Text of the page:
Maybe I will just finish on this. Quest Diagnostics diagnosed low-grade abnormalities at 4% in 2013, while the Coombe was finding 11.8% and Medlab was finding 10.7%. Now, how would that be explained? Is the same categorisation of lower-grade and higher-grade abnormalities used? I think this is important for people who have been diagnosed.
The last question is this. Will the document that the Minister mentioned today, the international clinical expert review, include people who were audited as well? Yes? Will their cases also be looked at? I met somebody who was audited. Disclosure was made to them a year after the diagnosis, but they do not feel that this disclosure was a full and frank one. I want to ensure that those people are considered.
I will start and I will ask Mr. Sullivan to come in on some bits. On the issue of confidence, I think everybody's confidence has been shaken over the last several weeks. How could it not have been? If the Deputy's question is whether, in my judgment, it is better that Mr. O'Brien serves out his remaining number of weeks and continues to do what we need him to do, to help get the answers, I say yes it is. That is my judgment. In relation to-----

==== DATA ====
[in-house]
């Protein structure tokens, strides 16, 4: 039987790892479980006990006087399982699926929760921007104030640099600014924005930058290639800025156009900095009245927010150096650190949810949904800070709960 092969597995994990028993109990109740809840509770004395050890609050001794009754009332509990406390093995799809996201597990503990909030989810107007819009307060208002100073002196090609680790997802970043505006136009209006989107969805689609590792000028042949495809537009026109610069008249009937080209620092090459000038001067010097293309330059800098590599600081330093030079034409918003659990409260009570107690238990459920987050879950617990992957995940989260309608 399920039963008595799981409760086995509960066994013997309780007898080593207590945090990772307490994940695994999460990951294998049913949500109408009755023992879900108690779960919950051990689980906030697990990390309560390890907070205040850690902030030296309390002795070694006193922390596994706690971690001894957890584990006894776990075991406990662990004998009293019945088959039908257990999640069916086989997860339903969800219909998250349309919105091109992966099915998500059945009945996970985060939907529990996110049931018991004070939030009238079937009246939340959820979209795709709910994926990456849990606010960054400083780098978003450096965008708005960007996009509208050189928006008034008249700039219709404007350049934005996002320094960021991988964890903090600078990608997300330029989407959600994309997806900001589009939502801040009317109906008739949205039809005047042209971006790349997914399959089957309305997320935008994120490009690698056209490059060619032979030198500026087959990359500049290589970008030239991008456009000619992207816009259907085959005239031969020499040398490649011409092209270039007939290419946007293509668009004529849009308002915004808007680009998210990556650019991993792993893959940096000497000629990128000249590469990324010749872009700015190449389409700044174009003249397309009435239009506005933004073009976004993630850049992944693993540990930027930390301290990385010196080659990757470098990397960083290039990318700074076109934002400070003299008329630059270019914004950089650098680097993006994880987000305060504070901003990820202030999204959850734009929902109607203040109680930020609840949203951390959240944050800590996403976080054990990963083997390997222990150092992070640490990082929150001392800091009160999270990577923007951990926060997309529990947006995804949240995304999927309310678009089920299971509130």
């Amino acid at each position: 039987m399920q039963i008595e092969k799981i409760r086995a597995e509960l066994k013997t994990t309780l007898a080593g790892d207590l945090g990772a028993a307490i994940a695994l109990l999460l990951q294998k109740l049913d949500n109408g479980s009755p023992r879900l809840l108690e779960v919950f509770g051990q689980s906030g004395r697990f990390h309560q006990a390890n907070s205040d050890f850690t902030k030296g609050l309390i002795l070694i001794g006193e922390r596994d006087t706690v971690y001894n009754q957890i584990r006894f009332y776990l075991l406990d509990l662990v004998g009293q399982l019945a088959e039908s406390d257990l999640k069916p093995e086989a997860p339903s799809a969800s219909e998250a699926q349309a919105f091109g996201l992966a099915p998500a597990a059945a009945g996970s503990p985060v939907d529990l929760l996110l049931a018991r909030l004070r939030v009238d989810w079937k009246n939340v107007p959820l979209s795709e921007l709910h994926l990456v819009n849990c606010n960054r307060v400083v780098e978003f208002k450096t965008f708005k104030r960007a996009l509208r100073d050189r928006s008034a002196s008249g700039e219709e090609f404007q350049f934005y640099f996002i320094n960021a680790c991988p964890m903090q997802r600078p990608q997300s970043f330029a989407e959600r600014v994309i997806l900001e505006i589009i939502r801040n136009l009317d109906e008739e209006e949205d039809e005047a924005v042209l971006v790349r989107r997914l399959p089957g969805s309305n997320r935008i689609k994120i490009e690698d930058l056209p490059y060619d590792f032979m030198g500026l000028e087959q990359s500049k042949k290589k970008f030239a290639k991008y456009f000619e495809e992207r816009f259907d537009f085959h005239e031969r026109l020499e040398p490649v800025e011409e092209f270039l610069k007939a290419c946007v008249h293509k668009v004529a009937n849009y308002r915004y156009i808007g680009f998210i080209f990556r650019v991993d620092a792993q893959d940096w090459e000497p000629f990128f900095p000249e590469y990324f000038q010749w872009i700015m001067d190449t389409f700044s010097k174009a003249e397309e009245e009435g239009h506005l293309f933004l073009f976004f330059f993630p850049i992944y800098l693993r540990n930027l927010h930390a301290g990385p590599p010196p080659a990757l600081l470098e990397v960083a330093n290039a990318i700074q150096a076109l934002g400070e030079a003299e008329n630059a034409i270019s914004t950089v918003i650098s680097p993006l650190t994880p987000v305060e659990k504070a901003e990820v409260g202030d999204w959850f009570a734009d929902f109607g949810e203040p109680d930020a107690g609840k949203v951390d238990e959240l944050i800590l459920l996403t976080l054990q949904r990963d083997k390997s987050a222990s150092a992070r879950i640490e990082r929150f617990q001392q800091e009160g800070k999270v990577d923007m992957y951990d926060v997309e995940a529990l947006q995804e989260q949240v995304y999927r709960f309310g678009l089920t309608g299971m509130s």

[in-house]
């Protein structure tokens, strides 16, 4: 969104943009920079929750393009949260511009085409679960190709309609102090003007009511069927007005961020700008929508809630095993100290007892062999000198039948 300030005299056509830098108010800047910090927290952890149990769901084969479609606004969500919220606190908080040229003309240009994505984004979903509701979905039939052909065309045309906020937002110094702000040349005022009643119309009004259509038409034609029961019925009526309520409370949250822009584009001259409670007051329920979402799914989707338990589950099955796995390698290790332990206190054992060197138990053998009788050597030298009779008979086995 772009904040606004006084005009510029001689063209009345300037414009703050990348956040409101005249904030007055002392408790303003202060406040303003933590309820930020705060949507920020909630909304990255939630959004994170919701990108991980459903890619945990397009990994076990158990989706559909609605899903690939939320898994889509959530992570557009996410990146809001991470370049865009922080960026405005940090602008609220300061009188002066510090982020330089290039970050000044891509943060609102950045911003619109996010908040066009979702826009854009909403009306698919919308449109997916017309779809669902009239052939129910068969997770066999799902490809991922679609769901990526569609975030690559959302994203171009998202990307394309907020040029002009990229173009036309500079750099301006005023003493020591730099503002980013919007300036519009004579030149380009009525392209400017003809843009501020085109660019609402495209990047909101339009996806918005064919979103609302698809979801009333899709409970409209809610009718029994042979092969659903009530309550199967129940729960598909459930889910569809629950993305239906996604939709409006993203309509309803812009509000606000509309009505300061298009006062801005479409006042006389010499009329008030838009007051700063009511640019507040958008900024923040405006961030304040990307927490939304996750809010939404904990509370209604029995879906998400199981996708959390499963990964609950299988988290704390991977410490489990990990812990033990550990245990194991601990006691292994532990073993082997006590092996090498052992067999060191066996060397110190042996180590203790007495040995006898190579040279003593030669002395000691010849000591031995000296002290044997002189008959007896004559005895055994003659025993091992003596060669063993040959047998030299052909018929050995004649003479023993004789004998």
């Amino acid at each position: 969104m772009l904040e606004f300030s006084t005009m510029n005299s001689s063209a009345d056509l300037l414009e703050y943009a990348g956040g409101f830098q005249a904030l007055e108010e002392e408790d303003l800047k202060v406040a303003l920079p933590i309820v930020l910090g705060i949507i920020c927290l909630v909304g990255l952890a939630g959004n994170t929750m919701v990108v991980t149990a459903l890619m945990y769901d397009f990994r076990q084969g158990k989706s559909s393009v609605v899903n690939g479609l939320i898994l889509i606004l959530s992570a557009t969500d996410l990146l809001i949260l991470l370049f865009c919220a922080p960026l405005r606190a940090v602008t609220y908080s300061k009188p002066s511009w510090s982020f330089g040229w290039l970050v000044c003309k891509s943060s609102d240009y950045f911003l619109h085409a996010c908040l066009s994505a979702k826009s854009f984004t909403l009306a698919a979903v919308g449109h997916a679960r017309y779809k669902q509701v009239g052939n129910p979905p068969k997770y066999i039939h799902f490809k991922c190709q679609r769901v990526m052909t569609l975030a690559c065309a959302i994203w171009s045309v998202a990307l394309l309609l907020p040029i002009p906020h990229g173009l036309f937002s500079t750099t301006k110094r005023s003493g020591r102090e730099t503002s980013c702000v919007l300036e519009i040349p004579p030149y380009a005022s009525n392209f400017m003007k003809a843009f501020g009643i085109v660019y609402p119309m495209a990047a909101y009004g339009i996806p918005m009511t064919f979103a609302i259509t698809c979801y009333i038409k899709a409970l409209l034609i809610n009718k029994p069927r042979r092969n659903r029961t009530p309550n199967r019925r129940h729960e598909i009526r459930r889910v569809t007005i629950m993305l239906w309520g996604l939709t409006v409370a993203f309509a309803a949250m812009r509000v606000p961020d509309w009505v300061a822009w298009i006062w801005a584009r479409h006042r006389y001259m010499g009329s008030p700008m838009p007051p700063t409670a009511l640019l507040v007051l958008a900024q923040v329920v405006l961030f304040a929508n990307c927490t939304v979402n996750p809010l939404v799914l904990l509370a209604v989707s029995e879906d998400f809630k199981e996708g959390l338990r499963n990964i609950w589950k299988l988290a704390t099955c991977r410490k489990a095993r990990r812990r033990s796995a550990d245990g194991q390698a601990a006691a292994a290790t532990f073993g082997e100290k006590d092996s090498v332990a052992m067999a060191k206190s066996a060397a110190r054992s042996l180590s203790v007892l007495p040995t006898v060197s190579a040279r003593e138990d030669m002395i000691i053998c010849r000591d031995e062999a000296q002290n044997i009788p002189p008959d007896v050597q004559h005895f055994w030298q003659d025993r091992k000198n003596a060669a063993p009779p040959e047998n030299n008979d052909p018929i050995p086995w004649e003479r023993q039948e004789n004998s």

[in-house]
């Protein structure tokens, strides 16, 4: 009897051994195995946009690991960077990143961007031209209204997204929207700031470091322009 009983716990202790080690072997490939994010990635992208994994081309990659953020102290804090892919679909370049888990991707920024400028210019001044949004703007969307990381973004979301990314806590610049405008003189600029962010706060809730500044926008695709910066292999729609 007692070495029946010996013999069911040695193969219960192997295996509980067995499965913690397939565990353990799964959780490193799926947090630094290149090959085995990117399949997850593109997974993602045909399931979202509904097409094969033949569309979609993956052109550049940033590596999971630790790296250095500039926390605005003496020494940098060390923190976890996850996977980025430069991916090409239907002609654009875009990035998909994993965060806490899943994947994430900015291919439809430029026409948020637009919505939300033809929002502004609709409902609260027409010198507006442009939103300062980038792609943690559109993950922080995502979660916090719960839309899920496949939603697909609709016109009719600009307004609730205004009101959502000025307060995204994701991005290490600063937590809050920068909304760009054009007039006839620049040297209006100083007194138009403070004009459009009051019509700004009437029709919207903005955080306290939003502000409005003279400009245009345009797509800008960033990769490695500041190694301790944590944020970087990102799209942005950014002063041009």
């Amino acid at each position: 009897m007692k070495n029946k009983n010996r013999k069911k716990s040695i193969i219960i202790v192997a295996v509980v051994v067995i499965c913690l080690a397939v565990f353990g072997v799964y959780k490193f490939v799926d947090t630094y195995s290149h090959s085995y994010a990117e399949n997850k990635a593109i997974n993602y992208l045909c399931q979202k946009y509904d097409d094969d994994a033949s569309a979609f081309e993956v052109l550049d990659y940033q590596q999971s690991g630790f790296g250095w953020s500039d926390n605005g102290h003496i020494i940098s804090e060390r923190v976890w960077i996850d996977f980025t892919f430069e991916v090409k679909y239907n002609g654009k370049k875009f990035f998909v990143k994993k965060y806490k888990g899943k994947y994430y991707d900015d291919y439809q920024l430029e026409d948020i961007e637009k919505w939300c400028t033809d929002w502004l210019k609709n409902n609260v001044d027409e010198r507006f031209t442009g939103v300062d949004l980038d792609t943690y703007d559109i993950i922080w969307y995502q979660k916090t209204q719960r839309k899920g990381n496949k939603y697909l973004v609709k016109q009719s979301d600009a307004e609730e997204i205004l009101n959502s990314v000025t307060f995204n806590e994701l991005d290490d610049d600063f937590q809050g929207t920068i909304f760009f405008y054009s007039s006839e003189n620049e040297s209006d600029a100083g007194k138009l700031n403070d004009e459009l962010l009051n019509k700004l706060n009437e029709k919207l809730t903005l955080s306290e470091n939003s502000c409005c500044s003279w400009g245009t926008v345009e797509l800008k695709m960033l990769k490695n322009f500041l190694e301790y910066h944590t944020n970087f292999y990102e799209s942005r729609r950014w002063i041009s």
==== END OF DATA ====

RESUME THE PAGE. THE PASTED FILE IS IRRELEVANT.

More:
The truth is what I have just said, that I believe that he is best placed to provide answers, help the scoping enquiry and help the process that CervicalCheck needs to undergo over the next few weeks. On the issue of the labs, Deputy Coppinger has been asking a lot of questions, and I am not suggesting that they are not important. They are important questions. The Deputy also made a detailed submission to me about the terms of reference. I have tried to capture that in item f. of the terms of reference, whereby we have asked Dr. Scally and Dr. Denton, who know a lot about this as opposed to me as a non-clinician, to "examine the tendering, contracting, operation, conflict of interest arrangements, performance information and performance management, accreditation and quality assurance of contracted cytology laboratory services by CervicalCheck from initiation of the programme".